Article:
Former longtime Army Rangers mentor to receive Medal of Honor
Ralph Puckett, a retired Army colonel, will receive the Medal of Honor for his service during the Korean War.
Retired Lt. Col. JD Lock confirmed to The Hill on Friday that Puckett, 94, received a phone call from President Biden around 5 p.m. “congratulating him on becoming the nation’s latest Medal of Honor recipient.”
The White House did not immediately respond to a request for comment from The Hill.
Puckett is broadly known for his service in the Korean War, when Chinese forces launched a wave of assaults on Hill 205.
The withdrawal from North Korea back to South Korea is one of the longest in U.S. military history and cost the lives of thousands of U.S. troops.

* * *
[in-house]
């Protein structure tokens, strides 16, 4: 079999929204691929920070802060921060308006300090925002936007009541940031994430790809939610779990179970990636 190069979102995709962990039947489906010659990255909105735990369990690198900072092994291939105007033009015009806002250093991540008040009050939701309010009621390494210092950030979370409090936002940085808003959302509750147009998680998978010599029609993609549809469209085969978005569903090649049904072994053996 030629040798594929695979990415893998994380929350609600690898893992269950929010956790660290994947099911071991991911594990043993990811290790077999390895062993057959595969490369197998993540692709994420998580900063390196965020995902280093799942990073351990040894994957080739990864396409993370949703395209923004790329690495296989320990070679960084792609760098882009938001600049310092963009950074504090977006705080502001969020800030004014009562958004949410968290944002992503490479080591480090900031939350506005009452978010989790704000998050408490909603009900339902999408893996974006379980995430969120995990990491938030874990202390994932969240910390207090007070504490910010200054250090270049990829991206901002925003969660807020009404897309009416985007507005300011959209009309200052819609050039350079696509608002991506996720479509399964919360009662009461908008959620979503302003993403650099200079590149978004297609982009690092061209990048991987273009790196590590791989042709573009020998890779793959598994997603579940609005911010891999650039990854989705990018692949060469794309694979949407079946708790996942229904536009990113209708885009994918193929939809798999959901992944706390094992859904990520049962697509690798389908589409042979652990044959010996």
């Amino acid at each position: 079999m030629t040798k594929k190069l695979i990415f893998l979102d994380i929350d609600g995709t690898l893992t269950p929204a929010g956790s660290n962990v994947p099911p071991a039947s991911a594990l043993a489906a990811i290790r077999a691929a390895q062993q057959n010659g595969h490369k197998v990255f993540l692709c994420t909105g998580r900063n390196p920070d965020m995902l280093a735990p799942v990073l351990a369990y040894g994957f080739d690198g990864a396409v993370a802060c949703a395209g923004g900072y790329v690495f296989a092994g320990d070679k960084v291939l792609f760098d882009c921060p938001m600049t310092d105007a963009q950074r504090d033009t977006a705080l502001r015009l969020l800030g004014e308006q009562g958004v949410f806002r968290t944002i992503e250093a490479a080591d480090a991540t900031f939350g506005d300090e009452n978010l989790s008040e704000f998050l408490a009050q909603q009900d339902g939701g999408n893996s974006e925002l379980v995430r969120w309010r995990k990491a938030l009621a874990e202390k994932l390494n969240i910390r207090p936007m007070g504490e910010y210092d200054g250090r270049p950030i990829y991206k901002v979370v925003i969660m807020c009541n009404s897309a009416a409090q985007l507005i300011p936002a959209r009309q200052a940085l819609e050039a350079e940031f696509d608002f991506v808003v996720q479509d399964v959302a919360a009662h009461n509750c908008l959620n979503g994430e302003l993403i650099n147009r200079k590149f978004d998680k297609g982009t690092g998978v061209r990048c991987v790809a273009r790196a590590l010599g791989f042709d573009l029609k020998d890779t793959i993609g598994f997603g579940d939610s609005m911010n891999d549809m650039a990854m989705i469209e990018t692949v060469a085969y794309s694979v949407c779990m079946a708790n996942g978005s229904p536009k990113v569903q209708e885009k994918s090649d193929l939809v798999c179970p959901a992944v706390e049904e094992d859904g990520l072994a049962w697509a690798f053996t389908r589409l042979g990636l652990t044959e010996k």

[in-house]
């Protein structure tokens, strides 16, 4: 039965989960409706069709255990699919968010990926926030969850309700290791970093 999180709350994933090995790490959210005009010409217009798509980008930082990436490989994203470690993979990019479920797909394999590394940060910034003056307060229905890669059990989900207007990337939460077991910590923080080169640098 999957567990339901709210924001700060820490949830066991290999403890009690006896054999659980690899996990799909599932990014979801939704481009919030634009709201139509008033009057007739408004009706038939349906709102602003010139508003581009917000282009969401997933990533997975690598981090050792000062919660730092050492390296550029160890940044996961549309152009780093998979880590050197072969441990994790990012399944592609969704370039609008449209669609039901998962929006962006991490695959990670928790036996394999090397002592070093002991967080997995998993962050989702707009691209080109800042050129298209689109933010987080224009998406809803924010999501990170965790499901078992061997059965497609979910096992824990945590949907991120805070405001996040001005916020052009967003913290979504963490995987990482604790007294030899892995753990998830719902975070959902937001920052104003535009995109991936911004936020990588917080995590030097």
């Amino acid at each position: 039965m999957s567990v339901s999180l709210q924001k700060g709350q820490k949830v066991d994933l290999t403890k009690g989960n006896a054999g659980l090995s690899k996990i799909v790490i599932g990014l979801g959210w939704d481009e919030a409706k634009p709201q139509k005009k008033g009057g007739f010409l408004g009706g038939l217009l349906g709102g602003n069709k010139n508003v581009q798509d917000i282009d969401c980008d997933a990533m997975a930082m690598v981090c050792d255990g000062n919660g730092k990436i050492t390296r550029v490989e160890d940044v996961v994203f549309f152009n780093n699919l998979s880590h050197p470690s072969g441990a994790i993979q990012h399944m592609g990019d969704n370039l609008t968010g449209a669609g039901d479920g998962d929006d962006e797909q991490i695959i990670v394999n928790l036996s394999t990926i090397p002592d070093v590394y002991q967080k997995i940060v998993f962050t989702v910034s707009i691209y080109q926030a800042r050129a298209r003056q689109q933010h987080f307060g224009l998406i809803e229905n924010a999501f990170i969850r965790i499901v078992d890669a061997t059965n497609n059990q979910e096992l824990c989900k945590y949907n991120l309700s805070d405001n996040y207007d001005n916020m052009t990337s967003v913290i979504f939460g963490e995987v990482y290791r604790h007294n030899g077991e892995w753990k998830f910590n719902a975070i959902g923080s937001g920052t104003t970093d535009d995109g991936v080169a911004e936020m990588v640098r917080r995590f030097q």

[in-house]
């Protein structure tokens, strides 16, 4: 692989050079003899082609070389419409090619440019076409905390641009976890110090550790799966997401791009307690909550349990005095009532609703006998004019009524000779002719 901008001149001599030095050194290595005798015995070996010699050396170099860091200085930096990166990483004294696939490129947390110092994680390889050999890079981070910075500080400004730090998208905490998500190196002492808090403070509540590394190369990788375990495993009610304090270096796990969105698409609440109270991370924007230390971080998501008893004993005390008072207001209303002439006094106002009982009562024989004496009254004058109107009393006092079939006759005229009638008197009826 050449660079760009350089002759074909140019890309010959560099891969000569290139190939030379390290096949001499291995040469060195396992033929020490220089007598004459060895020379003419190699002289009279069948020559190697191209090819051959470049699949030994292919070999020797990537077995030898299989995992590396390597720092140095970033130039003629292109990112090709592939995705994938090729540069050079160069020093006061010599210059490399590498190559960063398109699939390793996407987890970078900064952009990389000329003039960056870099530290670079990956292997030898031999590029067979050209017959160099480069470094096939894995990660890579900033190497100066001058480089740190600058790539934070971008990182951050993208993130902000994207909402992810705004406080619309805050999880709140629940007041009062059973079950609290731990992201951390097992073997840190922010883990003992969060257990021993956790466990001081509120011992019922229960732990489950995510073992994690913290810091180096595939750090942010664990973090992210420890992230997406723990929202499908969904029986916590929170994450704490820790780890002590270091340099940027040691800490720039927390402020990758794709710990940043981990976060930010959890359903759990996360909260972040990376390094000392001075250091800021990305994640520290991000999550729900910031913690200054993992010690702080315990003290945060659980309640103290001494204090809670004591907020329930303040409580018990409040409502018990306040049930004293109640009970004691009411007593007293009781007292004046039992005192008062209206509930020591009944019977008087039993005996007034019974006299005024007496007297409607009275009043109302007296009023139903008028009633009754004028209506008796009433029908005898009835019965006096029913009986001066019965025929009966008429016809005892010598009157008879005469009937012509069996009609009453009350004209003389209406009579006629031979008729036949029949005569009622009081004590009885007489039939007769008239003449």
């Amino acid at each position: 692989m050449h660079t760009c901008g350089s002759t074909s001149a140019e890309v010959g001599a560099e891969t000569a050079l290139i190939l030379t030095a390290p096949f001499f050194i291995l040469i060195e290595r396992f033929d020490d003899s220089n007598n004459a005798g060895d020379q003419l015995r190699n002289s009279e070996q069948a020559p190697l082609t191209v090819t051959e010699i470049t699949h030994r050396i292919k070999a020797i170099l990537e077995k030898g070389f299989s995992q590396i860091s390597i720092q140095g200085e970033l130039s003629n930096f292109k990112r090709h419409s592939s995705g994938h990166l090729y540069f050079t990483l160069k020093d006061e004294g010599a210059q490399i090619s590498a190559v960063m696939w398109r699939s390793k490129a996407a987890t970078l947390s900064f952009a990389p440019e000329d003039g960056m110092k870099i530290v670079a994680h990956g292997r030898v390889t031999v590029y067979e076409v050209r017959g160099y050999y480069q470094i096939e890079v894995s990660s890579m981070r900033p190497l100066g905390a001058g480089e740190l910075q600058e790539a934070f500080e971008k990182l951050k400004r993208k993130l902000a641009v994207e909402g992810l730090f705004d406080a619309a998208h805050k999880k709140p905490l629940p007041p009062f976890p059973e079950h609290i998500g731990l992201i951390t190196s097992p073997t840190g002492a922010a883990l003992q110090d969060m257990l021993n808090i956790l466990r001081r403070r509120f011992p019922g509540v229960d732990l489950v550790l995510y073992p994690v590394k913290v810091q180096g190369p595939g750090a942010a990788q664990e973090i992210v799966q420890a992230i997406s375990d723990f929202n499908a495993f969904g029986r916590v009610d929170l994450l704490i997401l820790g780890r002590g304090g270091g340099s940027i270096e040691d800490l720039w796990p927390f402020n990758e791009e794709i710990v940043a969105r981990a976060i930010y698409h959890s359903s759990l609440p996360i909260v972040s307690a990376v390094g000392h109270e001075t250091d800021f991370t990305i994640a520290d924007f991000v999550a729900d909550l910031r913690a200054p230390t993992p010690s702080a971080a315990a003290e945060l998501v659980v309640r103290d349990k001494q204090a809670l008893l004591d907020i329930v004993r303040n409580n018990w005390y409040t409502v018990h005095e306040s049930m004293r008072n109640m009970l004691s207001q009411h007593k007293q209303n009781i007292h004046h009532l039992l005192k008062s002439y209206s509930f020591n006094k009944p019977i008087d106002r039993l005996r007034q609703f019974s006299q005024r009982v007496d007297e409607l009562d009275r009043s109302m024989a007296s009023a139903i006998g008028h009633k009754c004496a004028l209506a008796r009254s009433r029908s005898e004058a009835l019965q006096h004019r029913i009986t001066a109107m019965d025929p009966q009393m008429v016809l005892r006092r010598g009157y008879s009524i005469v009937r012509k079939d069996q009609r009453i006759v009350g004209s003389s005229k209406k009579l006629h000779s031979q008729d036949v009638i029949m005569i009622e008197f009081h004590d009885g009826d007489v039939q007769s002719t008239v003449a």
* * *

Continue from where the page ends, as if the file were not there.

During the retreat, Puckett, then the commander of the Eighth Army Ranger Company, was wounded by a hand grenade in the first attack but kept at his post. He is also credited with ordering “danger close” artillery strikes near his own position to blunt the Chinese soldiers’ advances.
“I had been wounded three times by then, and I was lying there in my foxhole unable to do anything,” Puckett later said for an oral history project. “I could see three Chinese [soldiers] about 15 yards away from me, and they were bayoneting or shooting some of my wounded Rangers who were in the foxholes.”
In his life after the military, Puckett began mentoring Army Rangers.
Puckett has already racked up a slew of awards, including the Distinguished Service Cross and two Silver Stars for valor when he served in Vietnam. He was also awarded five Purple Hearts for injuries suffered in combat and two Bronze Stars for valor.
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